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Welcome to the Jungle, baby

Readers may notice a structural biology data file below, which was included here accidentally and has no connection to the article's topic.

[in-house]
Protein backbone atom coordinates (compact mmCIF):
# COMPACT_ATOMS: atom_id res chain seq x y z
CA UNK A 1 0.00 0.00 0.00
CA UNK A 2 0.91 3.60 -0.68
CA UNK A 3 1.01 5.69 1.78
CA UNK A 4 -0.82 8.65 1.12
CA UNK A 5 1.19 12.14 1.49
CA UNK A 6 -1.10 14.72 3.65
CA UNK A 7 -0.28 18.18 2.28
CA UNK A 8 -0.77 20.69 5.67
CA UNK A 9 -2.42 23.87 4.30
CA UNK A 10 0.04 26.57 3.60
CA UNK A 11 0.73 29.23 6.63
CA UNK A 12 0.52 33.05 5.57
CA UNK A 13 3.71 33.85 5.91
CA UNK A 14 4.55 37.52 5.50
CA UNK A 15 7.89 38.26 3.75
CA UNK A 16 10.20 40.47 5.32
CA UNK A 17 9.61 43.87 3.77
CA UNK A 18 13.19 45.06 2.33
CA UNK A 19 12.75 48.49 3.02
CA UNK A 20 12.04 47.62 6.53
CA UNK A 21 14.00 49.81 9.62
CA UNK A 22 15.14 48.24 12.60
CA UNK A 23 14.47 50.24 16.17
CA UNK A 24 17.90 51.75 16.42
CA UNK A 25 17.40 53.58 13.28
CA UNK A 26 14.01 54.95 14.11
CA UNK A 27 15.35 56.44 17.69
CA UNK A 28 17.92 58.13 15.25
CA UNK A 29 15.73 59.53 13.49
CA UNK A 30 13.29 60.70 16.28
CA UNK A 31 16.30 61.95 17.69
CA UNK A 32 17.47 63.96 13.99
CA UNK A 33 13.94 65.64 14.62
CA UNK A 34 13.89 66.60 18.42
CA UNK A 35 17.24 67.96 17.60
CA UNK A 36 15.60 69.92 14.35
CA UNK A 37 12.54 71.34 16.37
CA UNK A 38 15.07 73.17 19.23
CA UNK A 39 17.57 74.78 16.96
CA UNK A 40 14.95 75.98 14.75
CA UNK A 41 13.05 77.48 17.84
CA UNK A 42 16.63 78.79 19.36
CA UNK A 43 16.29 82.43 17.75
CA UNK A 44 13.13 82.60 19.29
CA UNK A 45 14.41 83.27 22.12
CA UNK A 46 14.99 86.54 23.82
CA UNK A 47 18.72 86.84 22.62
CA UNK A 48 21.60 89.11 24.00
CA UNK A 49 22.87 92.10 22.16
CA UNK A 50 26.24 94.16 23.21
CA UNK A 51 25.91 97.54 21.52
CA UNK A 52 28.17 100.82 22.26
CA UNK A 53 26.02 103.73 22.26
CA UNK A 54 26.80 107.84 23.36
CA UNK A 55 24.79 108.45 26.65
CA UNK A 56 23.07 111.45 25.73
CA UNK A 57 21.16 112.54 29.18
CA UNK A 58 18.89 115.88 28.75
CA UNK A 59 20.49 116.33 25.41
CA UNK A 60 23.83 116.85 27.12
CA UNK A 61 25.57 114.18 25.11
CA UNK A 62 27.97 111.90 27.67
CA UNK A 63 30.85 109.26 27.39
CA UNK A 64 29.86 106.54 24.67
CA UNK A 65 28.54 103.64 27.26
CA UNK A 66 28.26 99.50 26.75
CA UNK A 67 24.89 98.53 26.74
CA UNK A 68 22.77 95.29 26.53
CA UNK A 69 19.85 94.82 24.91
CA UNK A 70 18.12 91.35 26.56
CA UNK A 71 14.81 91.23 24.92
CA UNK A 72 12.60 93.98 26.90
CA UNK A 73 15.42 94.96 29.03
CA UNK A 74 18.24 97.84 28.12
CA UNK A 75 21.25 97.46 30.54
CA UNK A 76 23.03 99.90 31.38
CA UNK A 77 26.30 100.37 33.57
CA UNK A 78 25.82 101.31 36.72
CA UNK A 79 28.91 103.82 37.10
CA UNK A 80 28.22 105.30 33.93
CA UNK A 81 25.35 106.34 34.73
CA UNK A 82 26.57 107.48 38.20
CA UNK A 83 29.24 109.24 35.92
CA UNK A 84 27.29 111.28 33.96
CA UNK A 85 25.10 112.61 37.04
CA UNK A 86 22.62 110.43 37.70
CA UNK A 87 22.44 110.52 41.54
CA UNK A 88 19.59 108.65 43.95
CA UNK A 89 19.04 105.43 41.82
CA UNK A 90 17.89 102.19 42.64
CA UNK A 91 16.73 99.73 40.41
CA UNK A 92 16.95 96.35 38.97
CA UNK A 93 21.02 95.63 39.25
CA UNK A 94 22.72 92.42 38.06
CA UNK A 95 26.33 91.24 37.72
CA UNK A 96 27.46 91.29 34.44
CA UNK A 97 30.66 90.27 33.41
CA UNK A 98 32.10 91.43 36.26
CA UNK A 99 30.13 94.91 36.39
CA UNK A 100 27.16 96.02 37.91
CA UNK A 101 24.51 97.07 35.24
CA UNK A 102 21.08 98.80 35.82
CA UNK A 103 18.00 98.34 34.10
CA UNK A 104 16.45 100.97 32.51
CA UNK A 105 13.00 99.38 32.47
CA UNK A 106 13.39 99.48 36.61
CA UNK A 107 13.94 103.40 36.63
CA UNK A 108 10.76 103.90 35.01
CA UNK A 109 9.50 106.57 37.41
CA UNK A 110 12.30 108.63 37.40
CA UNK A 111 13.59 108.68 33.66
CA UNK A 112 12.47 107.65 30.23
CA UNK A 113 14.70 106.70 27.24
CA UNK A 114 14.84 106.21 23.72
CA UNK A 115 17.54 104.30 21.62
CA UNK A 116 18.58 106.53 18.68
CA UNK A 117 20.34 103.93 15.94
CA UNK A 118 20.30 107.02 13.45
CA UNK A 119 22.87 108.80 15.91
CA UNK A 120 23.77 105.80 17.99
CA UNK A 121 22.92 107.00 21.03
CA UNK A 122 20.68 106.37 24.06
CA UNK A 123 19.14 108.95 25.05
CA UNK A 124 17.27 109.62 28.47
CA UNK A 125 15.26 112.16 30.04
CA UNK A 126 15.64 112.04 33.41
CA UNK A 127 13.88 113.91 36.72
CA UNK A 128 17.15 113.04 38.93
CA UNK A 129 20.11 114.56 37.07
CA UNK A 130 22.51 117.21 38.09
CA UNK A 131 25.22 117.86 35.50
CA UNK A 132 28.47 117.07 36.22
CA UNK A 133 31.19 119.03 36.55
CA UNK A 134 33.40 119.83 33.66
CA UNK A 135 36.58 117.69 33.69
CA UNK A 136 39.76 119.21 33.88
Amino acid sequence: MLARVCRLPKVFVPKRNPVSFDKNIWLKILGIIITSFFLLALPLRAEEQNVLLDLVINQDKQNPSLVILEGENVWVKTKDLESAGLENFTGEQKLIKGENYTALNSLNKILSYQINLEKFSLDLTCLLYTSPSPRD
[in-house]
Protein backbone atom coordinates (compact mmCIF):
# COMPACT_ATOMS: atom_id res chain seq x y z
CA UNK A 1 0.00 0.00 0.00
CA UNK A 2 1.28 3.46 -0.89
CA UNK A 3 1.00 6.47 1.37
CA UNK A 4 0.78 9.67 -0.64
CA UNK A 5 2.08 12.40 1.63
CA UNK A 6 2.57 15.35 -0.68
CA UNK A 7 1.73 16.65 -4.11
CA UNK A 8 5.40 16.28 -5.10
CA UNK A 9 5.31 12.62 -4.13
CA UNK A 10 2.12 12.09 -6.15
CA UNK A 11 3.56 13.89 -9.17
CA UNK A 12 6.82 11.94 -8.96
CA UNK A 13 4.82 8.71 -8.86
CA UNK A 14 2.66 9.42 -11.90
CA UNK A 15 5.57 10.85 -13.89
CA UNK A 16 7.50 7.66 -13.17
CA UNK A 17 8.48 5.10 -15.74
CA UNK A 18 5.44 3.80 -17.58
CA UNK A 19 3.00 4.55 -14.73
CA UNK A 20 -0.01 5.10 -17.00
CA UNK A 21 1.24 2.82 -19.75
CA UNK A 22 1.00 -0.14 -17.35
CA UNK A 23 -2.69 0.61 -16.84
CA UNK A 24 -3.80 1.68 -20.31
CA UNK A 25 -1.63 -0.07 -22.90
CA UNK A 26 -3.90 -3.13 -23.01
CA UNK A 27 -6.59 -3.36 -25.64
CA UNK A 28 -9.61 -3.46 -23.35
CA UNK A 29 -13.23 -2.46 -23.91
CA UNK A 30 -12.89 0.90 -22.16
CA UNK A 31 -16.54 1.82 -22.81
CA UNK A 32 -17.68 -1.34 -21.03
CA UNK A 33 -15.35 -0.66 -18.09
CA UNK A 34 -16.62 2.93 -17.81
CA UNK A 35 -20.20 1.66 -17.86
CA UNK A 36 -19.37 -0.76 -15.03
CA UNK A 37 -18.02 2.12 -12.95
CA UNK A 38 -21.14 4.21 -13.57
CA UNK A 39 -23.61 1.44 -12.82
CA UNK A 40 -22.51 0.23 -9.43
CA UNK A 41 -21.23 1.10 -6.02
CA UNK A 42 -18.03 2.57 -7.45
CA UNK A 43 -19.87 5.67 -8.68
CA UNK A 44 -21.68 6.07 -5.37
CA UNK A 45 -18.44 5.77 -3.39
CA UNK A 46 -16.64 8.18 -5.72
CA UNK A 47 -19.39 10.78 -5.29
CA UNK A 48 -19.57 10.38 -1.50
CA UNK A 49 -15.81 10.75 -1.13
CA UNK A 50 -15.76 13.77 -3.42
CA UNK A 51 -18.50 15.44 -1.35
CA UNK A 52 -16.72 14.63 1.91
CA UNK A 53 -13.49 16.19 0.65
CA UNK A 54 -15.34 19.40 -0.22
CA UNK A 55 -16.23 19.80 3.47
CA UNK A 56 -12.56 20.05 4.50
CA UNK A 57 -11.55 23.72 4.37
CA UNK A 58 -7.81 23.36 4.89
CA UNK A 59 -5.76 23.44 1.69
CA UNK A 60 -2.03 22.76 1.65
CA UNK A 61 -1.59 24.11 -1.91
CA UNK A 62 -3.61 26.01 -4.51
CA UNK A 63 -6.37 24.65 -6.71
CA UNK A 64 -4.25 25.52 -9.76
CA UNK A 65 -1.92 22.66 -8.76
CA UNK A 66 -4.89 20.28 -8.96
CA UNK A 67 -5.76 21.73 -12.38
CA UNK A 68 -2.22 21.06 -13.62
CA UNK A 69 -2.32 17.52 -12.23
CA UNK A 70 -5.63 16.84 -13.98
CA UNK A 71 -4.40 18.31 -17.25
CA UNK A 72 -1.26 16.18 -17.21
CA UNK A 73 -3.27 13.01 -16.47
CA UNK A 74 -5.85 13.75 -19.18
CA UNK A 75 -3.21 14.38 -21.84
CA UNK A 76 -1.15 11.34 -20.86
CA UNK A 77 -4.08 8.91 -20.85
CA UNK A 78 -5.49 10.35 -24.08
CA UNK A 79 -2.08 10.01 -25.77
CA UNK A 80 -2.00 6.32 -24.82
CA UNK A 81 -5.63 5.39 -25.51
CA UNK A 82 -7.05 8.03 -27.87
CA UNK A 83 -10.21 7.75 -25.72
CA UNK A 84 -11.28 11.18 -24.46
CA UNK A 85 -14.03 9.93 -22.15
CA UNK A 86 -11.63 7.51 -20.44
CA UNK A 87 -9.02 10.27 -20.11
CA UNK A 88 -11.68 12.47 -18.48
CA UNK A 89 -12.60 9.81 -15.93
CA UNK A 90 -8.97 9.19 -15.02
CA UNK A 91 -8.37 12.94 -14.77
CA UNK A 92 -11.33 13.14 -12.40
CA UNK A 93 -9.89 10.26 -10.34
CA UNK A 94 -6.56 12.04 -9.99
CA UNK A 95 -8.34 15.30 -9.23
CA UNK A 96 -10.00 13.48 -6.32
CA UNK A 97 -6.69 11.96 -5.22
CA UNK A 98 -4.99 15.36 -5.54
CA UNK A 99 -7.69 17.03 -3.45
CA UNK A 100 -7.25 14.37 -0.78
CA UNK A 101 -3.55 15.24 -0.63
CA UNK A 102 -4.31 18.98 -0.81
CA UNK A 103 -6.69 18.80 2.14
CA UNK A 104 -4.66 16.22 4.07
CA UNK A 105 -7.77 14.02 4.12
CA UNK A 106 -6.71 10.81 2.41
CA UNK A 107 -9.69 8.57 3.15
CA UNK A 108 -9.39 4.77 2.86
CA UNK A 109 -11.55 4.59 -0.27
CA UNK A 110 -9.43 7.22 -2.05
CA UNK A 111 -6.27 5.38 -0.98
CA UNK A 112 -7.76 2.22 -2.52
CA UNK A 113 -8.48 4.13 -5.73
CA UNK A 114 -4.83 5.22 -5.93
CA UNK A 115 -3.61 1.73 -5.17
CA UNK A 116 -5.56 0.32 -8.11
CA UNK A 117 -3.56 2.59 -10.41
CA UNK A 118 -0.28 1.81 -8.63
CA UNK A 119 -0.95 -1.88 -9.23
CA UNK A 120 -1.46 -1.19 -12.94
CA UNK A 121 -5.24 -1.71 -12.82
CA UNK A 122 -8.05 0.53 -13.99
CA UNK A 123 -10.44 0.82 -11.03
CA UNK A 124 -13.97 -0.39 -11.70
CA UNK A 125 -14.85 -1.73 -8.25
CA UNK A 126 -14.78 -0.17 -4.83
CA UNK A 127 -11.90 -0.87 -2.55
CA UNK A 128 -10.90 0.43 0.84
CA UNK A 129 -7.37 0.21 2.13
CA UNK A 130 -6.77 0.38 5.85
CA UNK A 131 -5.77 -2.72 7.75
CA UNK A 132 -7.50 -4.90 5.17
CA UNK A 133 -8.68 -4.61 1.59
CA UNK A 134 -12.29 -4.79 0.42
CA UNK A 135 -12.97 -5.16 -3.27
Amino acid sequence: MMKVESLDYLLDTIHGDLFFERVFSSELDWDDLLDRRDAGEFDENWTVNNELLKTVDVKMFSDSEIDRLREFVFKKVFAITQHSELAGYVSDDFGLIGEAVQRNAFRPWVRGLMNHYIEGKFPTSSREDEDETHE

A pigeon’s life must not be easy—especially in Brooklyn. Traffic, an uncertain food supply and occasional disdain from the public all contribute to the stressful lives of our fat, feathered ‘friends.’ To add to their bird brain woes, they also make a fine meal for a hungry hawk. Just ask Eustace Greaves, Jr., an eagle-eyed, quick-thinking insurance broker, who was an eyewitness to a rare urban scene that he captured with his camera. The photos show the beauty and brutality of nature, played out on a Midwood street. Greaves, on his way to his Vanderbilt Avenue office with his 12-year-old daughter Ashley, was warming up his car when the scene unfurled. He described the pigeon’s last moments on Campus Road and East 21st Street. “This pigeon was bopping along, out for a Sunday stroll, and next thing you know, boom!” Greaves said. “This giant hawk was standing right on top of him, using his talons to kill the pigeon,” he continued. “My daughter said, ‘Look Daddy, he’s tenderizing that bird!’” Greaves recalled. Greaves and Ashley tried to take photos with their cell phones, to no avail, as the picture quality was rather low. But Greaves said he never leaves home without a proper camera, so he quickly went to the trunk of his car to retrieve it. He then inched closer to the grim scene. “That bird kept looking at me—he had no fear at all. He kept tenderizing his prey.” From about ten feet away, Greaves started snapping pictures, capturing the hawk chowing on the pigeon, blood soaking its impressive beak. “You talk about shaking with excitement—just to see this magnificent creature doing what God intended it to do.” As the hawk dined on squab, Greaves recalled hearing the screeching of monk parrots—known to nest in the area—providing a chilling soundtrack for an otherwise mundane Sunday morning. But as suddenly as the raptor appeared, it flew off, Greaves said. Greaves, a former Boy Scout who grew up in Bedford-Stuyvesant and Bushwick, said this was the first hawk he’s seen in Brooklyn. The birds though, are not as rare as one might think. Shown the photo, Paul Sweet, the collections manager of the Department of Ornithology at the American Museum of Natural History, identified the bird as a Cooper’s hawk, a medium-sized hawk known for hunting other birds. Sweet, a Park Slope resident, said Cooper’s hawks typically nest in woodlands, and are fairly common in the northeast. With their long tails, they are specialized for maneuvering through trees—or buildings—to capture other birds,” he said. “They only come to the city in the winter,” he said. According to the Cornell Lab of Ornithology, adult Cooper’s hawks stand 20 inches tall and can have a wingspan of 35 inches. They capture their prey with their feet, squeezing it to death. Their numbers declined in the 1940s and 1950s, most likely due to the poisonous effects of DDT and pesticide contamination. The bird now appears to be breeding in urban areas, which may help increase their numbers, according to Cornell website. Don Riepe, the Jamaica Bay guardian, confirmed the identification, which can be tricky as Cooper’s closely resemble sharp-shinned hawks. Riepe manages nest sites for hawks and owls in the city and helps band these birds for identification purposes each summer in Jamaica Bay. Other raptors that can be found in Brooklyn are the red-tailed hawks, peregrine falcons, which nest under bridges, the merlin (a type of falcon), American kestrel, and the osprey, a fish-eating hawk, Riepe said. “Then there are the owls...and the occasional bald eagle,” he noted. David Franz, a biology professor at Brooklyn College, said the hawk could have been passing through the neighborhood. “They will often hang around if there’s a good food supply.” Aside from other birds, Cooper’s hawks will also eat small mammals, such as squirrels and mice, as well as reptiles and amphibians. “They are wonderful to have around,” Franz said. “We have too many pigeons and too many rats. We don’t have too many hawks,” he said. “They help cut down the vermin,” he added. “They’re a species we should be pleased to have attracted to the city.” The Cooper’s hawk certainly left an impression on Greaves’ daughter. “Now when she gets out of the car…she looks up,” her father said.

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